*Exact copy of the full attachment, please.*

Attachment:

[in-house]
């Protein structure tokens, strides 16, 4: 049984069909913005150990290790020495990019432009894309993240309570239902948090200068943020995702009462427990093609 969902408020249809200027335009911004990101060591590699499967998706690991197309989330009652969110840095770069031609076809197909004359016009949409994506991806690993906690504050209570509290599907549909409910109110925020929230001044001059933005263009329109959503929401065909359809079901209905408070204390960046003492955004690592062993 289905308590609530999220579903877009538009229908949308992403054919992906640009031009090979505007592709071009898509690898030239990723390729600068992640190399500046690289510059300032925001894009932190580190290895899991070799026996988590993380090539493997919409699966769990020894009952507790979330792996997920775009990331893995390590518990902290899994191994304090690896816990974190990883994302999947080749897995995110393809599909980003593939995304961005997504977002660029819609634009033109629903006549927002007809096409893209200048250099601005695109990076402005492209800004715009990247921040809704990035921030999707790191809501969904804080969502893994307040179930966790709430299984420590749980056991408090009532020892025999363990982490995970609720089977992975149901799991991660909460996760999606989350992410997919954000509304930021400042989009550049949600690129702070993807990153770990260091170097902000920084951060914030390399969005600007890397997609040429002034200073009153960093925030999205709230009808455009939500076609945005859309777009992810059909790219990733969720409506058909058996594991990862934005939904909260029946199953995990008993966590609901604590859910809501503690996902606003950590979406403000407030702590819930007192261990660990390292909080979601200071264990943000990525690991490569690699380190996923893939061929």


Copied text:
[in-house]
């Protein structure tokens, strides 16, 4: 049984069909913005150990290790020495990019432009894309993240309570239902948090200068943020995702009462427990093609 969902408020249809200027335009911004990101060591590699499967998706690991197309989330009652969110840095770069031609076809197909004359016009949409994506991806690993906690504050209570509290599907549909409910109110925020929230001044001059933005263009329109959503929401065909359809079901209905408070204390960046003492955004690592062993 289905308590609530999220579903877009538009229908949308992403054919992906640009031009090979505007592709071009898509690898030239990723390729600068992640190399500046690289510059300032925001894009932190580190290895899991070799026996988590993380090539493997919409699966769990020894009952507790979330792996997920775009990331893995390590518990902290899994191994304090690896816990974190990883994302999947080749897995995110393809599909980003593939995304961005997504977002660029819609634009033109629903006549927002007809096409893209200048250099601005695109990076402005492209800004715009990247921040809704990035921030999707790191809501969904804080969502893994307040179930966790709430299984420590749980056991408090009532020892025999363990982490995970609720089977992975149901799991991660909460996760999606989350992410997919954000509304930021400042989009550049949600690129702070993807990153770990260091170097902000920084951060914030390399969005600007890397997609040429002034200073009153960093925030999205709230009808455009939500076609945005859309777009992810059909790219990733969720409506058909058996594991990862934005939904909260029946199953995990008993966590609901604590859910809501503690996902606003950590979406403000407030702590819930007192261990660990390292909080979601200071264990943000990525690991490569690699380190996923893939061929």